Angela and I bid goodbye to our uptown friends without waiting for desserts and headed down to Le Red House at Bastille where the crowd was lively and loud. The pitcher of delicious Flambeau made us forget our night of overtly sophistication as we talked about our hometowns,  work and interests into the wee hours of morning.

Thursday, 21 November 2013

The Phuljhadi Seller

A little girl of only nine is walking through the streets of Chandigarh. Her pink frock is flapping in the nippy air as she strolls lazily, occasionally changing hands to carry the heavy, jute bag. Her haggard, blue sweater looks too large on her tiny frame but Maa had said that it would protect the little one from the cold as it had protected her. So, the little girl wore it with all her pride throughout the year and found solace in its warmth. This blue sweater was her mother’s hug as this blue sweater is all she had of her mother now.  

The sun is about to set and the sky wears a pink glow. The bag in her hand still feels as heavy as it did at home. A visible worry clouds the little one’s face as she looks into her bag. Not even one packet of phuljhadis (squibs) has been sold today and father was sure to give her a good thrashing. Yet she prods on with her heavy bag, dragging her gout slippers, as her feet turn blue in the icy night.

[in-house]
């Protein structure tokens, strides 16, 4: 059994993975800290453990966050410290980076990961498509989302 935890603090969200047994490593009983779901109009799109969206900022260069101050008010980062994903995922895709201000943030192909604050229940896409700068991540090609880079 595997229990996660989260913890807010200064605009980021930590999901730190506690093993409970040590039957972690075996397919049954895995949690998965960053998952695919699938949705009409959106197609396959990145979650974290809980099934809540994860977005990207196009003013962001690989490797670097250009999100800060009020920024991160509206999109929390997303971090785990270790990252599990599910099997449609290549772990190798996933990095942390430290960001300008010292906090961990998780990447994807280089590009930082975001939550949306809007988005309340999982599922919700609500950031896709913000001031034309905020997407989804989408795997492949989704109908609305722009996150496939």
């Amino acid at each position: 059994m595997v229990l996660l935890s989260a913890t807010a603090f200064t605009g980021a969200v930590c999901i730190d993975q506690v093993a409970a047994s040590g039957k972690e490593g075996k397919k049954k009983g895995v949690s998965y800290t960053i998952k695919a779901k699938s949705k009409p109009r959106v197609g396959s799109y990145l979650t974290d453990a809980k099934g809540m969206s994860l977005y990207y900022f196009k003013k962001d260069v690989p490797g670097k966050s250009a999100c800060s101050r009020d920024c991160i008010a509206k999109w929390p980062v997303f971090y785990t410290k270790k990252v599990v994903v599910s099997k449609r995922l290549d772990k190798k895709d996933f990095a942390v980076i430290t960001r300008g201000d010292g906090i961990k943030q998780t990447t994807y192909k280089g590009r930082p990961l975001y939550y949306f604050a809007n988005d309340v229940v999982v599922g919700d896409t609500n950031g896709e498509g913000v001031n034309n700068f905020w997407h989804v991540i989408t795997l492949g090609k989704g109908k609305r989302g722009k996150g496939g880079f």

The streets are getting deserted now and the climate, colder. Should she go home to her father’s beatings and drunken blabber to beat the cold? But, home was cold too with father seizing the only two blankets of the house. Her heart decided the better of it as she found a bench on the street, right opposite to the big, marble house. She settled in with her bag and wrapped the large sweater tighter around herself as the night grew darker by the minute and the air nippier.

The big house resembled a palace with the fairy lights and the vibrant lanterns. It wore the ultimate Diwali look. The green grass of its garden sparkled under the lights on the trees and the door looked inviting owing to its garlands. The little girl sat on the bench, smiling to herself while enjoying the play of the fairy lights. But, the smile was soon washed away by the unforgiving cold.